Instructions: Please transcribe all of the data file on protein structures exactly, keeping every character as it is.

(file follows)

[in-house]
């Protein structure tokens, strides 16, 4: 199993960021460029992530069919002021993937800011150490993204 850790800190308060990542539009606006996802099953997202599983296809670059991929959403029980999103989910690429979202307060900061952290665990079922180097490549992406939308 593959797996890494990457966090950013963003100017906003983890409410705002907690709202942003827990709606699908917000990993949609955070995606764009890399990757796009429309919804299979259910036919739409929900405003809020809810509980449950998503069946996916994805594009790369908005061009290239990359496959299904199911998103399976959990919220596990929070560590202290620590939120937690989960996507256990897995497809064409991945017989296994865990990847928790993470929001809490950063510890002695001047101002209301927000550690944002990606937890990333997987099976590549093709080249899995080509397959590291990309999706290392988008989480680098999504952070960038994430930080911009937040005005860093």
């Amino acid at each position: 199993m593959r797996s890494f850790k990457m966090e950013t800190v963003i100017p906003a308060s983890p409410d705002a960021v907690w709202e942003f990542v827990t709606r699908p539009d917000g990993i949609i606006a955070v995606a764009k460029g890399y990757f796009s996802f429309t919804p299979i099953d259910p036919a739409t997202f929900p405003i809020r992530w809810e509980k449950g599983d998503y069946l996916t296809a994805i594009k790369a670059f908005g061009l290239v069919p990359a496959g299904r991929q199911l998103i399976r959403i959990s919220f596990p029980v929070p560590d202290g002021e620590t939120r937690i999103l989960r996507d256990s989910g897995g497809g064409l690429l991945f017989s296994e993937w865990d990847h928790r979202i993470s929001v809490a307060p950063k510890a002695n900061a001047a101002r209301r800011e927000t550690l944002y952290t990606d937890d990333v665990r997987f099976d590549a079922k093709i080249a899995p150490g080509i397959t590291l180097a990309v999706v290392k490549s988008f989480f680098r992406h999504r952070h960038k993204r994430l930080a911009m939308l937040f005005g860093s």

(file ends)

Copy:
[in-house]
């Protein structure tokens, strides 16, 4: 199993960021460029992530069919002021993937800011150490993204 850790800190308060990542539009606006996802099953997202599983296809670059991929959403029980999103989910690429979202307060900061952290665990079922180097490549992406939308 593959797996890494990457966090950013963003100017906003983890409410705002907690709202942003827990709606699908917000990993949609955070995606764009890399990757796009429309919804299979259910036919739409929900405003809020809810509980449950998503069946996916994805594009790369908005061009290239990359496959299904199911998103399976959990919220596990929070560590202290620590939120937690989960996507256990897995497809064409991945017989296994865990990847928790993470929001809490950063510890002695001047101002209301927000550690944002990606937890990333997987099976590549093709080249899995080509397959590291990309999706290392988008989480680098999504952070960038994430930080911009937040005005860093």
């Amino acid at each position: 199993m593959r797996s890494f850790k990457m966090e950013t800190v963003i100017p906003a308060s983890p409410d705002a960021v907690w709202e942003f990542v827990t709606r699908p539009d917000g990993i949609i606006a955070v995606a764009k460029g890399y990757f796009s996802f429309t919804p299979i099953d259910p036919a739409t997202f929900p405003i809020r992530w809810e509980k449950g599983d998503y069946l996916t296809a994805i594009k790369a670059f908005g061009l290239v069919p990359a496959g299904r991929q199911l998103i399976r959403i959990s919220f596990p029980v929070p560590d202290g002021e620590t939120r937690i999103l989960r996507d256990s989910g897995g497809g064409l690429l991945f017989s296994e993937w865990d990847h928790r979202i993470s929001v809490a307060p950063k510890a002695n900061a001047a101002r209301r800011e927000t550690l944002y952290t990606d937890d990333v665990r997987f099976d590549a079922k093709i080249a899995p150490g080509i397959t590291l180097a990309v999706v290392k490549s988008f989480f680098r992406h999504r952070h960038k993204r994430l930080a911009m939308l937040f005005g860093s």